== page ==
This report’s focus on harmonizing acute and chronic wound infection management is not intended to minimize the vital importance of emergency management of severe burns, trauma, necrotizing fasciitis, or other serious conditions that threaten immunologic competence or homeostasis. These require immediate, appropriate referral to and management by experts in life and limb salvage and wound infection management. Additional resources provide more information regarding management of these wounds.70,92
The sample of 42 respondents to the ICWIG content validation survey appears small but is ample in comparison to the 5 or more independent reviewers required to establish formal content validity of a practice recommendation.55 Independence of respondents, the breadth and duration of their wound care practices, and the variety of civilian and military practice settings and wounds they managed support this survey as a robust content validation process with broad relevance.
The ICWIG still needs best available evidence supporting the efficacy and safety of each recommendation before it becomes an evidence-based guideline. This vital step, currently being completed, will allow assessment of research and educational gaps, while placing it among the ICGTF guidelines accessible at aawconline.com later this year as a multidisciplinary resource supporting content-validated science-based practice.
Multidisciplinary wound care teams improve the consistency and quality of care and outcomes for patients with wounds. Multinational ICWIG guideline developers searched wound infection literature, confirming the need to develop an interdisciplinary wound infection guideline to harmonize team wound infection management across specialties and settings. Literature reviews found 179 ICWIG recommendations informing decisions about acute and chronic wound infection risk factors, diagnostic criteria, and prevention and treatment interventions. Standardized independent ratings by 42 multidisciplinary online survey respondents supported content validity and SOR of 159 (88.8%) of the recommendations for clinical relevance and patient benefit. These were condensed into a Wound Infection Checklist designed to harmonize interdisciplinary teams practicing across settings to improve the consistency and quality of care and outcomes for patients with or at risk of chronic or acute wound infection. n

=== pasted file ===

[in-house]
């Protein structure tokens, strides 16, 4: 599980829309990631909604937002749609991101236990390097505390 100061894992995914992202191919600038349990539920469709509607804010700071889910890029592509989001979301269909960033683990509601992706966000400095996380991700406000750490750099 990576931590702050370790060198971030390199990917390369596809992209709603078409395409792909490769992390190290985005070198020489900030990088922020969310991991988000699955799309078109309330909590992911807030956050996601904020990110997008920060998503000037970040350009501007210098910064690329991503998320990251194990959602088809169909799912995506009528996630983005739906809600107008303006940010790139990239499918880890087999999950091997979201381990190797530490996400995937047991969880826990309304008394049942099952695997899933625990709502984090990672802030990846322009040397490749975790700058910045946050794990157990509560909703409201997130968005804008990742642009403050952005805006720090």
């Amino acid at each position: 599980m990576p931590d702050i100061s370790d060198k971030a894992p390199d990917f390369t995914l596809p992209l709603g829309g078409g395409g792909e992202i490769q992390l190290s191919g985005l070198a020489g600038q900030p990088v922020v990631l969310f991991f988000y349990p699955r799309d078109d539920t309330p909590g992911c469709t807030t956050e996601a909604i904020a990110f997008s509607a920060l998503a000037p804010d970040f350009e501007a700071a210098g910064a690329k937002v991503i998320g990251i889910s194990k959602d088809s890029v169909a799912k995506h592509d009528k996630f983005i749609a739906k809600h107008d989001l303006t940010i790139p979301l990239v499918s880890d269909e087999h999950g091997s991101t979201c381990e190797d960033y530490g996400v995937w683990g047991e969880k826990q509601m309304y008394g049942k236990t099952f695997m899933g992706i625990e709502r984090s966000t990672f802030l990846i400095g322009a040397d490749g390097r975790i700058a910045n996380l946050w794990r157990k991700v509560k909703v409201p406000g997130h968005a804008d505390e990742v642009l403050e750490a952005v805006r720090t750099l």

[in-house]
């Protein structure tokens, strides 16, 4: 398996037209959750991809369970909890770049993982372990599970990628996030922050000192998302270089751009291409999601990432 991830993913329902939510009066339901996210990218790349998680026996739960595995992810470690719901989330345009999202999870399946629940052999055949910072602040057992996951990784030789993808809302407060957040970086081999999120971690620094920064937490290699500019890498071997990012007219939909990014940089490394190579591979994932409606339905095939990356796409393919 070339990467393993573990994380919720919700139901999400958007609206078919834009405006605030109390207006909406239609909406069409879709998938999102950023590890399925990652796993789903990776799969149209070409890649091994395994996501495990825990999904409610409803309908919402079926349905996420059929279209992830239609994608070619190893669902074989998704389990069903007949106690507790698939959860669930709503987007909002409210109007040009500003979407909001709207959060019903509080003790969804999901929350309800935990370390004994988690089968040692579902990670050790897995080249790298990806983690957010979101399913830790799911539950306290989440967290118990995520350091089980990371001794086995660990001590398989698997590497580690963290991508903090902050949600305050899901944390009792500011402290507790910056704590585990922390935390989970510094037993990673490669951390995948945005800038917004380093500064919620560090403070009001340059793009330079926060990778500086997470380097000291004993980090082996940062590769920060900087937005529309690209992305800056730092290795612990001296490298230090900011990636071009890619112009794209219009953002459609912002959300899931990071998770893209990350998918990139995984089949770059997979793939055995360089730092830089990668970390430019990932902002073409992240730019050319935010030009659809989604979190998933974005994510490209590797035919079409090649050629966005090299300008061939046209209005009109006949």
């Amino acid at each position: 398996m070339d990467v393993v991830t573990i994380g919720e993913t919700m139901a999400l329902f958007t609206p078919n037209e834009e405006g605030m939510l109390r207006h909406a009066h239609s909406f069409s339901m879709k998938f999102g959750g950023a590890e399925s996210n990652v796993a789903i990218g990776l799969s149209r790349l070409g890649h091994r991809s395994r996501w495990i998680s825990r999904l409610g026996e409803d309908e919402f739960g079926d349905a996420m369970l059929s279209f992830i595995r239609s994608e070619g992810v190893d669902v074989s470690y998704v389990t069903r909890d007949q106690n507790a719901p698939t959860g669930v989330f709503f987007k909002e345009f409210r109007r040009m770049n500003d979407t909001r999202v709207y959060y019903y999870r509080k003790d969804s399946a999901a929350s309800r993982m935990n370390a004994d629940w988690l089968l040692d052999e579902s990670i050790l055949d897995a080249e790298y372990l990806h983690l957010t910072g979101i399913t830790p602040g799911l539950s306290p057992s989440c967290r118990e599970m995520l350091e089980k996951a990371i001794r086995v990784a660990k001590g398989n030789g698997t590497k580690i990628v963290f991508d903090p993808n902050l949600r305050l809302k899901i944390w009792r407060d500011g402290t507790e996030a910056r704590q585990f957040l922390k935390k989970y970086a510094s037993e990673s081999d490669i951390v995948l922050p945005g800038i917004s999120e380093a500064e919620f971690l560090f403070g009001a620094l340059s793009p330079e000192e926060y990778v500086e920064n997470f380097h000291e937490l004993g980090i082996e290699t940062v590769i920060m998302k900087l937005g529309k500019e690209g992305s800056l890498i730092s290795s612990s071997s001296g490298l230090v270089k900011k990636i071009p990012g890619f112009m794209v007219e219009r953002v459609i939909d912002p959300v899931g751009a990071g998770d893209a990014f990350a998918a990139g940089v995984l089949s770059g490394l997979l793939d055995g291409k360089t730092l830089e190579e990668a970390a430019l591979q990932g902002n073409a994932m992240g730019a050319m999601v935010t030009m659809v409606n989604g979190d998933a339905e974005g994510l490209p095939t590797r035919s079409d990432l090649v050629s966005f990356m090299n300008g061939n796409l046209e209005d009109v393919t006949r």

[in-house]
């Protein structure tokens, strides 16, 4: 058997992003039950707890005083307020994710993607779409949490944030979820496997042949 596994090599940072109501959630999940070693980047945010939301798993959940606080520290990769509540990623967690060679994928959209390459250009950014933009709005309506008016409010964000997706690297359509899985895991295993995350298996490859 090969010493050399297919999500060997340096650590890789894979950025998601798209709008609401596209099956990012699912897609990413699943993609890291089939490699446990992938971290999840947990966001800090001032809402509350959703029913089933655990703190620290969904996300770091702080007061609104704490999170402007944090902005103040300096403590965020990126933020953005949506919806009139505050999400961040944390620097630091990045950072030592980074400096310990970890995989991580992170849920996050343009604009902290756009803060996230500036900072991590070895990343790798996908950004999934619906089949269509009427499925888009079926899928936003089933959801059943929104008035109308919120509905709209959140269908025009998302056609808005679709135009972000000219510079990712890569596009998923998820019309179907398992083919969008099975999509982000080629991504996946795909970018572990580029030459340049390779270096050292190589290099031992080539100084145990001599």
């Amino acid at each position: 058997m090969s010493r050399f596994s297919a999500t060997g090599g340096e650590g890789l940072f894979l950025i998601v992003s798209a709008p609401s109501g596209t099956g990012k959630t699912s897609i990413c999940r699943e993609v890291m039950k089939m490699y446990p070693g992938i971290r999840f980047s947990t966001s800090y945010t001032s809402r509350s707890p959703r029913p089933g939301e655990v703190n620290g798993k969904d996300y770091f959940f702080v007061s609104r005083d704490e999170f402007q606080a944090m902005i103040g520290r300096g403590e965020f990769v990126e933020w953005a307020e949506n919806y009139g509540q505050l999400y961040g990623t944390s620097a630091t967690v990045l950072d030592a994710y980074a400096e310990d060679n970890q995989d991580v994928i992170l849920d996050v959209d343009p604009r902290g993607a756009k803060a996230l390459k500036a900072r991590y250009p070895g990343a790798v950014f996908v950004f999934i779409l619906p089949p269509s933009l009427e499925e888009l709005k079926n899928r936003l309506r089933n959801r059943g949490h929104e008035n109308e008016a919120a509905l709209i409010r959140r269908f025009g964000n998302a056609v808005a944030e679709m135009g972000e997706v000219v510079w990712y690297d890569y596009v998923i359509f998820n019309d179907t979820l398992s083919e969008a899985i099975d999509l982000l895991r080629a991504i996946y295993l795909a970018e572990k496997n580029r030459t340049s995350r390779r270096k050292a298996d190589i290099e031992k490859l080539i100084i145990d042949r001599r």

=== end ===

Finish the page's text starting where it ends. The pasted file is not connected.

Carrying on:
The authors gratefully acknowledge the AAWC for supporting the teleconferences needed to develop ICWIG and the ICGTF collaborating organizations who helped develop ICWIG, as well as the thoughtful diligence of all 42 participants who completed the ICWIG content validation survey, for graciously sharing their time and expertise to benefit patients. In addition to the authors, the following ICWIG TF members selflessly donated considerable effort to conducting the literature searches and reviewing the results on which these wound infection clinical practice recommendations are based: Karen Bruton, RN, CETN(C), CAET Liaison; Vickie Driver, MS, DPM, FACFAS; Jerold Kaplan, MD, FACS; Michael Kerzner, DPM; Jordan Radandt, MD; and Renae Simpson, CWOCN.
Dr. Zakhary is Medical Director, Valley Vein and Vascular Surgeons, Glendale, AZ. Dr. Davey is a family practice physician, St Petersburg, FL. Ms. Bari, Mr. Bean, and Mr. Reber are Doctor of Podiatric Medicine candidates, Midwestern University, Glendale, AZ. Dr. Gallagher is a Nurse Practioner Specialist and Acute Surgical Wound Service Coordinator, Christiana Care Health System, Newark, DE. Ms. Couch is a Nurse Practioner, Wound Healing and Limb Preservation Center, The George Washington University Hospital, Arlington, VA. Ms. Hurlow is a Nurse Practitioner, Faculty of Health and Wellbeing, Canterbury Christ Church University, School of Nursing, Tonbridge, United Kingdom. Ms. Laforet is Director, Clinical Services, Calea Home Care, Mississauga, ON, Canada. Ms. McIsaac is an Associate Professor of Nursing, Cape Breton University, New Waterford, NS Canada. Ms. Napier is a Clinical Nurse Specialist Enterostomal Therapy, Alberta Health Services, Sturgeon Community Hospital, St Albert, AB, Canada. Dr. Vilar-Compte is a professor, Depto de Infectologia, Instituto Nacional de Cancerologia, Tlalpan, México. Ms. Zakhary is a first-year student of osteopathic medicine, Texas College of Osteopathic Medicine, University of North Texas Health Science Center, Fort Worth, TX. Dr. Hermans is President and Owner, Hermans Consulting, LLC, Miami, FL. Dr. Bolton is an Adjunct Associate Professor of Surgery, Rutgers Robert Wood Johnson Medical School, New Brunswick, NJ. Please address correspondence to: Laura Bolton, PhD, 15 Franklyn Place, Metuchen, NJ 08840; email: firstname.lastname@example.org.